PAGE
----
• A .tar.gz file containing edge information files including the edge scores for all \(n(n-1)/2\) possible edges; this could be useful in deciding which edges to add/remove in customizing the map. An example of the uploaded file can download here:

How to Edit the Mapper Edges

In this part of the tutorial, we are going to modify the OE Mapper edges for CDK2 removing the edge involving the compounds 1oiu – 22 and adding two new edges 1oiu – 32 and 1oiu – 30. To this end we need to choose edges from the dataset containing all the \(n(n-1)/2\) possible edges and produced along the OE mapper floe. After selecting this dataset its main content is shown in the Orion Analysis page where a spreadsheet is presented (the layout could be different depending on how the Orion Analyze page layout has been set by the user):

Orion Analyze page spreadsheet

The spreadsheet shows all the edges, in this case 120. Since we want to modify the edges generated by the mapper, the first step is to select these edges. To this end, the spreadsheet filter can be used based on the “Chosen_OPLMD” field column. Indeed, the mapper edges have a value of 1 in this field and 0 otherwise. The filter selection is shown below:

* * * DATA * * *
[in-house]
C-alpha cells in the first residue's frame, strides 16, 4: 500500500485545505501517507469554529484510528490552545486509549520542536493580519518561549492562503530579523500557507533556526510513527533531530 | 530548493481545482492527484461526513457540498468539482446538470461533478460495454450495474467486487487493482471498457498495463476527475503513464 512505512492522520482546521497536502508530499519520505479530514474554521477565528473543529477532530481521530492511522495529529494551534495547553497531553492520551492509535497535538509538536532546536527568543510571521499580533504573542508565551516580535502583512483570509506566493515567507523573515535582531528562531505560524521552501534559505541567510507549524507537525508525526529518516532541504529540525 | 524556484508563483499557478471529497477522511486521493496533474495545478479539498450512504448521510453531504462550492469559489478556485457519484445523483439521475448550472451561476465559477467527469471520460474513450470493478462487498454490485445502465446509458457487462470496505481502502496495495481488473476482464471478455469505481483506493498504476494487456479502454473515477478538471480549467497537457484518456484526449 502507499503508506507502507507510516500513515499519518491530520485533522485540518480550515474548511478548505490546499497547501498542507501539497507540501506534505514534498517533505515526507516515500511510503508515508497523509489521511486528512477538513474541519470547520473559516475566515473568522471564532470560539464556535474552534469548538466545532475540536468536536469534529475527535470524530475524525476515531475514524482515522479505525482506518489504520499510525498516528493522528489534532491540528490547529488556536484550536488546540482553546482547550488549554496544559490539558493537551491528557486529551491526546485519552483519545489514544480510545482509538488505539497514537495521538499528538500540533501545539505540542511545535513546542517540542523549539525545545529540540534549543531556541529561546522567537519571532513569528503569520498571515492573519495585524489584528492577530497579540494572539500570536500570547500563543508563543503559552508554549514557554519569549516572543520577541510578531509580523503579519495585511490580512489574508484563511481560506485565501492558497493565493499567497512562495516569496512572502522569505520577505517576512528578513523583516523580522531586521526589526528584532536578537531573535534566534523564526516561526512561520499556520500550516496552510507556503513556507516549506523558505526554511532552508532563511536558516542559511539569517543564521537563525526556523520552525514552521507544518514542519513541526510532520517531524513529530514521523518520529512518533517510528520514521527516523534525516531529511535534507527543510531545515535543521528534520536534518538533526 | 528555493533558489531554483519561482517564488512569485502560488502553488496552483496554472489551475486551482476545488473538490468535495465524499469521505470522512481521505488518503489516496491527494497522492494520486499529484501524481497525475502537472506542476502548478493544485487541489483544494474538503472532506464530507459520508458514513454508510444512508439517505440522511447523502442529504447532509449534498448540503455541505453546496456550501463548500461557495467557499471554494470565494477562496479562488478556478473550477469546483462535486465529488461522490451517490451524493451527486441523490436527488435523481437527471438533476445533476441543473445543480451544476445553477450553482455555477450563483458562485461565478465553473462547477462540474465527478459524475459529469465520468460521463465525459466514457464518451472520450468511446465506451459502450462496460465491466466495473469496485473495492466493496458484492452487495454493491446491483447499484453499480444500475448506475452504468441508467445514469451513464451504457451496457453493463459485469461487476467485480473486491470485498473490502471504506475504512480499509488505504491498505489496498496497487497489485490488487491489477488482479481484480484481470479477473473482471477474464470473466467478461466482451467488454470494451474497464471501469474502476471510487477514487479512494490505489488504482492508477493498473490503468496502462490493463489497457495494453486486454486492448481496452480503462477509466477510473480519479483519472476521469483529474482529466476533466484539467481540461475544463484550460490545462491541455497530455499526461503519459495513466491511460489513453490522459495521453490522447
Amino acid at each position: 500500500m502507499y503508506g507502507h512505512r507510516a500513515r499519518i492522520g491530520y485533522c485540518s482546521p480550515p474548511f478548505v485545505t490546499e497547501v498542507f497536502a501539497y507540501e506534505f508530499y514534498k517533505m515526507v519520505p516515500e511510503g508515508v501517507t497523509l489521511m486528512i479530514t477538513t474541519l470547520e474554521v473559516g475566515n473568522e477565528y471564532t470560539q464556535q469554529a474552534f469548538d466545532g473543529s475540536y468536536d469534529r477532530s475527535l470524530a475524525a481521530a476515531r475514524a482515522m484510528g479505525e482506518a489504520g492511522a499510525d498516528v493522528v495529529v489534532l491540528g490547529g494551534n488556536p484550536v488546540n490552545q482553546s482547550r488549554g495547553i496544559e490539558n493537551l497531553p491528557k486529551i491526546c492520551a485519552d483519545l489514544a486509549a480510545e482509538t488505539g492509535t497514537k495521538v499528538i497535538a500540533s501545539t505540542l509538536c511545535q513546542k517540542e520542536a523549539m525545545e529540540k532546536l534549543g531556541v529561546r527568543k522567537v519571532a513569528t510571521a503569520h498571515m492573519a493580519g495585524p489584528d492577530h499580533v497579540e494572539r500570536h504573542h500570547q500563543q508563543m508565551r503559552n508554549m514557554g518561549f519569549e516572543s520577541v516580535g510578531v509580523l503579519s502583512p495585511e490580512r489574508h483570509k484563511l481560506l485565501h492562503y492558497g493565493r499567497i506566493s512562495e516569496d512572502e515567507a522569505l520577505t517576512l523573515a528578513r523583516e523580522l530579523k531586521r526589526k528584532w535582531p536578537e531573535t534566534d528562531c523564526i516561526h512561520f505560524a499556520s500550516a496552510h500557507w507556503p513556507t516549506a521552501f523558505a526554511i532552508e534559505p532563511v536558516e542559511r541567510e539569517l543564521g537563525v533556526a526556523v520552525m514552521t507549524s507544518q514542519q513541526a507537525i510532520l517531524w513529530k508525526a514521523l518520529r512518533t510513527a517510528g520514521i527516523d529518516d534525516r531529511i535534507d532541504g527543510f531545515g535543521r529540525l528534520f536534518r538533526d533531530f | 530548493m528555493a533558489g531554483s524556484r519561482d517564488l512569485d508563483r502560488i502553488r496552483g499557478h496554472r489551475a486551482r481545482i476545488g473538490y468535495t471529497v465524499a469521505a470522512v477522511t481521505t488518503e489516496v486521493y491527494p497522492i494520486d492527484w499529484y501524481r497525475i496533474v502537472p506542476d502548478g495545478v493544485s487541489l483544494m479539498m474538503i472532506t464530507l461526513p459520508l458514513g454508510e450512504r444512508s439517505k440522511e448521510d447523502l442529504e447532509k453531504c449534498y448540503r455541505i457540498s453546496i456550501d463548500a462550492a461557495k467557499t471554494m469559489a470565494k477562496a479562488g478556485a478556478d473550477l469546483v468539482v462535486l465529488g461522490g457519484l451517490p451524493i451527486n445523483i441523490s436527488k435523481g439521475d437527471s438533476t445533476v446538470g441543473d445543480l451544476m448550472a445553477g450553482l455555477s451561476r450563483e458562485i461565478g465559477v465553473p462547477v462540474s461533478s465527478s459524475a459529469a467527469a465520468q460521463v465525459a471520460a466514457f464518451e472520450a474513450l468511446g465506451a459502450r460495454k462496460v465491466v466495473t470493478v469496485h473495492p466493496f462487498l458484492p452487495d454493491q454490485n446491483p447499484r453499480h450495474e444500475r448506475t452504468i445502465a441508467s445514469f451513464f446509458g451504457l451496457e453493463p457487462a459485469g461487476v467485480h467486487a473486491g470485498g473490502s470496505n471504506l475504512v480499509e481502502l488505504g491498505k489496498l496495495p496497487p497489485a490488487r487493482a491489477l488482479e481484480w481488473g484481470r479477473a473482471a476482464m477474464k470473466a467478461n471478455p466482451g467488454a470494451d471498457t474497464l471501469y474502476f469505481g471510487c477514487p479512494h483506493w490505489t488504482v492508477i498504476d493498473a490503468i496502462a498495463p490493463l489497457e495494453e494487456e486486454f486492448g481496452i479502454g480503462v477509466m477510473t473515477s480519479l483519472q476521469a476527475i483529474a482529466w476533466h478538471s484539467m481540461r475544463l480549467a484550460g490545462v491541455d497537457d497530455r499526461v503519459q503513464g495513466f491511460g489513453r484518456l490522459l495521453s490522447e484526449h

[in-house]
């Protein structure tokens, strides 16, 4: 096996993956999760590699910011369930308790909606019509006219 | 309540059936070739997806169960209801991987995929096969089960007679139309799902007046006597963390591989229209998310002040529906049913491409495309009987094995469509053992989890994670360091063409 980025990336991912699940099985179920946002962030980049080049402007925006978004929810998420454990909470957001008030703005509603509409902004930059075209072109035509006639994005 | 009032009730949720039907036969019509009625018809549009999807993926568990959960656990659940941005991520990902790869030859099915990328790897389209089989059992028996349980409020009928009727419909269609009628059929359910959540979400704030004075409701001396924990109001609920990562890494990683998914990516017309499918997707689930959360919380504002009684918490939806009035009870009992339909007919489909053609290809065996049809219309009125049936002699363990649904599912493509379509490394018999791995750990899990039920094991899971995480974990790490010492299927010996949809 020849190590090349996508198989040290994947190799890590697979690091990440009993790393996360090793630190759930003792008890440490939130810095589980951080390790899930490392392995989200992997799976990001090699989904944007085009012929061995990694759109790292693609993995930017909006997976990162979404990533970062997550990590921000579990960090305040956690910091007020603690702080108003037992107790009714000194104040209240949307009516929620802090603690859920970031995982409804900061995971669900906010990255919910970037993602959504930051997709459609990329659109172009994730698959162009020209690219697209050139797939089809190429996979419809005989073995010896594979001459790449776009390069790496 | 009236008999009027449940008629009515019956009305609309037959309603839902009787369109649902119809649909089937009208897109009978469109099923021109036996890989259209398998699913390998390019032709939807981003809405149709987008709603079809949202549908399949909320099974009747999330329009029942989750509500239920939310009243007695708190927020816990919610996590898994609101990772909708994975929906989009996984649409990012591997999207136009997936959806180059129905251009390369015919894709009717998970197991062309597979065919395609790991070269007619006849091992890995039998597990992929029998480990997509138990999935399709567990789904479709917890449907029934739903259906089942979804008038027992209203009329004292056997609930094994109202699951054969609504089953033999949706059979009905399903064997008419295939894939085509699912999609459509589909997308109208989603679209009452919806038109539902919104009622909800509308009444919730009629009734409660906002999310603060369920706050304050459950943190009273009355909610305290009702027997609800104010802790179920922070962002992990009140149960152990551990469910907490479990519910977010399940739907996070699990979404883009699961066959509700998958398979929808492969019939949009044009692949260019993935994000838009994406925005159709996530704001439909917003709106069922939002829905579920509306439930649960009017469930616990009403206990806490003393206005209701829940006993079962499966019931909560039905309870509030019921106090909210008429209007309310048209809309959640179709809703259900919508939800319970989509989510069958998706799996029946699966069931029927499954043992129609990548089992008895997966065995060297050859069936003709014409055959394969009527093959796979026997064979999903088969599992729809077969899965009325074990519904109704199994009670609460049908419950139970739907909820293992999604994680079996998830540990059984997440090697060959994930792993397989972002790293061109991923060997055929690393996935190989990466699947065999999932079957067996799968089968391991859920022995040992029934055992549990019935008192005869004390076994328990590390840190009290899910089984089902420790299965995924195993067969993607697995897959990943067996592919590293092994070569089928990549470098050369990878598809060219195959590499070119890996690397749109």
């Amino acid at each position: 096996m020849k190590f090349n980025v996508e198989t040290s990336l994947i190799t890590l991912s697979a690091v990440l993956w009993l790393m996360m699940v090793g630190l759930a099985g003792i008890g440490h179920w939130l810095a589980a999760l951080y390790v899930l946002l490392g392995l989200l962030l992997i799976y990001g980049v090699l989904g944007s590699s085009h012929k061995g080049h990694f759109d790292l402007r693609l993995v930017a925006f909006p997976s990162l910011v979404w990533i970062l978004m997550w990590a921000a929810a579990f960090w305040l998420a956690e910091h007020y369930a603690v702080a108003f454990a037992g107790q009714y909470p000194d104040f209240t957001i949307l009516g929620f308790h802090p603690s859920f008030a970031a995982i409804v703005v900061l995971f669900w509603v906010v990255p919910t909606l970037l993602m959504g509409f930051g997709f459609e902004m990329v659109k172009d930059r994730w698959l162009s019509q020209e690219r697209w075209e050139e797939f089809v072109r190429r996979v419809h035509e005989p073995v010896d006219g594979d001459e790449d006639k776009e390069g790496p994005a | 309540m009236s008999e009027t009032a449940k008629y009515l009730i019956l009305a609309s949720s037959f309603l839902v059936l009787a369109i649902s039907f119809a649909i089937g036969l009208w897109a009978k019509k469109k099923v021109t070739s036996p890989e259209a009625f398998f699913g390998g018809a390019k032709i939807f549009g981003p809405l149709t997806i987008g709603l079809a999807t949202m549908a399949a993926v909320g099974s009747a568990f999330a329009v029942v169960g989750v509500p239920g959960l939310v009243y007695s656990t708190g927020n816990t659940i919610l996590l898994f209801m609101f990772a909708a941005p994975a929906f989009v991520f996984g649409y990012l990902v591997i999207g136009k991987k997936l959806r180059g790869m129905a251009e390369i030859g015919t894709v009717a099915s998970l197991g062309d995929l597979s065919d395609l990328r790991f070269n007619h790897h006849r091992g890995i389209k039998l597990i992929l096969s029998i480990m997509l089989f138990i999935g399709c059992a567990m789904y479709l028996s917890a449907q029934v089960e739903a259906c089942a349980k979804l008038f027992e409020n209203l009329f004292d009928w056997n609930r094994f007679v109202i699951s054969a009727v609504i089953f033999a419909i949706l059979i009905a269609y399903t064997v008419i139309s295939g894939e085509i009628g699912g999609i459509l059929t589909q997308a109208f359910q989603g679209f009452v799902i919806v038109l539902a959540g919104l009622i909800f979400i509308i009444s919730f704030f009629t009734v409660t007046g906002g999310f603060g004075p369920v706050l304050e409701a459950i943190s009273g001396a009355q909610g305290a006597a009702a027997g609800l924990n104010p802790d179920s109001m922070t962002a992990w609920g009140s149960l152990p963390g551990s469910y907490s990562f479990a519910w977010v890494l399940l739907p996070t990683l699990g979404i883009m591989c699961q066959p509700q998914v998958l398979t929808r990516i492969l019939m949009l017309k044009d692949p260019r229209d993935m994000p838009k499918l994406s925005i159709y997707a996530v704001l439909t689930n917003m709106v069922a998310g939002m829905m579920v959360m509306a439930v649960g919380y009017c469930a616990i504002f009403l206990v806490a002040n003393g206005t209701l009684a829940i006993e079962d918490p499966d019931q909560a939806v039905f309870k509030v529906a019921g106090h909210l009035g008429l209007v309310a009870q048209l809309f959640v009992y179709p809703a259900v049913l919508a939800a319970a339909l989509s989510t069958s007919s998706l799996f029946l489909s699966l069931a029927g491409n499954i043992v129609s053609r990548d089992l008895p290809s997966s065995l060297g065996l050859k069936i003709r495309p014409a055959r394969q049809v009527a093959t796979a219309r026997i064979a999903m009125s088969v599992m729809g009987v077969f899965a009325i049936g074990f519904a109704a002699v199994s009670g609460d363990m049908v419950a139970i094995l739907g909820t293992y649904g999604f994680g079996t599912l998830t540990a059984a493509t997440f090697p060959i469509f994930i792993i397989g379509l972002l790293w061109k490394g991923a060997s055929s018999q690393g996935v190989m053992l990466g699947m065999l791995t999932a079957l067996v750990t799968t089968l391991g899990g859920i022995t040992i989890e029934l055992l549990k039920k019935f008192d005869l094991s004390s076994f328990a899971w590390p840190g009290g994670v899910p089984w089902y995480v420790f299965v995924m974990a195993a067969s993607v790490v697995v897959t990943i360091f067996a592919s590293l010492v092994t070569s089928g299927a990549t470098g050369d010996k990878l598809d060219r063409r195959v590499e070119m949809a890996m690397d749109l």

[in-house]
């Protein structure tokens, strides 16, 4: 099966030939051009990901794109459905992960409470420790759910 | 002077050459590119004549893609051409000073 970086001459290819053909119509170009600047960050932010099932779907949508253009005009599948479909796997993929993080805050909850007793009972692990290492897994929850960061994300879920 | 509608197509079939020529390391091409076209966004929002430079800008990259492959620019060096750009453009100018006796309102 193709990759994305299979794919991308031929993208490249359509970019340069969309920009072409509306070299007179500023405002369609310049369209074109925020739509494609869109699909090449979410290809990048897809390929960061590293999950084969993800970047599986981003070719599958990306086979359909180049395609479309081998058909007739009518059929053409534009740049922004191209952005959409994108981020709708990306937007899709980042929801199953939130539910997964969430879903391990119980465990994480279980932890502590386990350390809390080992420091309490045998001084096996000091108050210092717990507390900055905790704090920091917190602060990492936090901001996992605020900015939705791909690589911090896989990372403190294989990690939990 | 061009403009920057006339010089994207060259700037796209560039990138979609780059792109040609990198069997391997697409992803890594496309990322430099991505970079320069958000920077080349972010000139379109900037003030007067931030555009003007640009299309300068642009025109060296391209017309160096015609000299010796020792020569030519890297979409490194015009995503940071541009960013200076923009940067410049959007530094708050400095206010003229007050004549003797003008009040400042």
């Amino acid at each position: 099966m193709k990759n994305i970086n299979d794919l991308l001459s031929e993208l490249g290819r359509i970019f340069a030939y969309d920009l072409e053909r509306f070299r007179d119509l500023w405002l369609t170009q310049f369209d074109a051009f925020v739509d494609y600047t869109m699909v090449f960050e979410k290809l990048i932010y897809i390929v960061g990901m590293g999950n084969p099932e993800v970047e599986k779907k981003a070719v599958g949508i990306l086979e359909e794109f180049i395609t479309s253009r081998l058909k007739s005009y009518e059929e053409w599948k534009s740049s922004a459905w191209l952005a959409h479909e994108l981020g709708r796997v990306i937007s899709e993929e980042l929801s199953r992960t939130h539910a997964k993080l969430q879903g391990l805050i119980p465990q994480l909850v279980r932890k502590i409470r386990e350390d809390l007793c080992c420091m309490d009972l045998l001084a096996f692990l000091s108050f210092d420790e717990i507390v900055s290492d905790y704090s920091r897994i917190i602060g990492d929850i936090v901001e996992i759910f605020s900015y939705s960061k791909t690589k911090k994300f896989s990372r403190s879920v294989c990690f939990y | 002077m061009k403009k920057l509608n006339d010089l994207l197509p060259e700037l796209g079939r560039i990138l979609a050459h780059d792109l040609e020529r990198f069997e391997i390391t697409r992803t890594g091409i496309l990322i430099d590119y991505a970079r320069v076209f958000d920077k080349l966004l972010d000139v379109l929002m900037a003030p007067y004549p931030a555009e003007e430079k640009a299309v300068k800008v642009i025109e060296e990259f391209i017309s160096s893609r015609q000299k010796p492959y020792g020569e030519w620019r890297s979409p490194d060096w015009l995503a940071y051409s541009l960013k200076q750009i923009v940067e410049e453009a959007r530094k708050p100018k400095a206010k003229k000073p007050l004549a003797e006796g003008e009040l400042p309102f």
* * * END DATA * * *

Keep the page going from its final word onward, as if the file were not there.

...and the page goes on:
Orion Analyze page spreadsheet

After the filter application to effectively select the records (spreadsheet rows) it is possible to use the scatter box selection tool in the plotting area as shown below or use the spreadsheet itself by using the shift key + mouse click or command key + mouse click combination:

Orion Analyze page spreadsheet

If the selection is successful, all the spreadsheet rows should be marked as here:

Orion Analyze page spreadsheet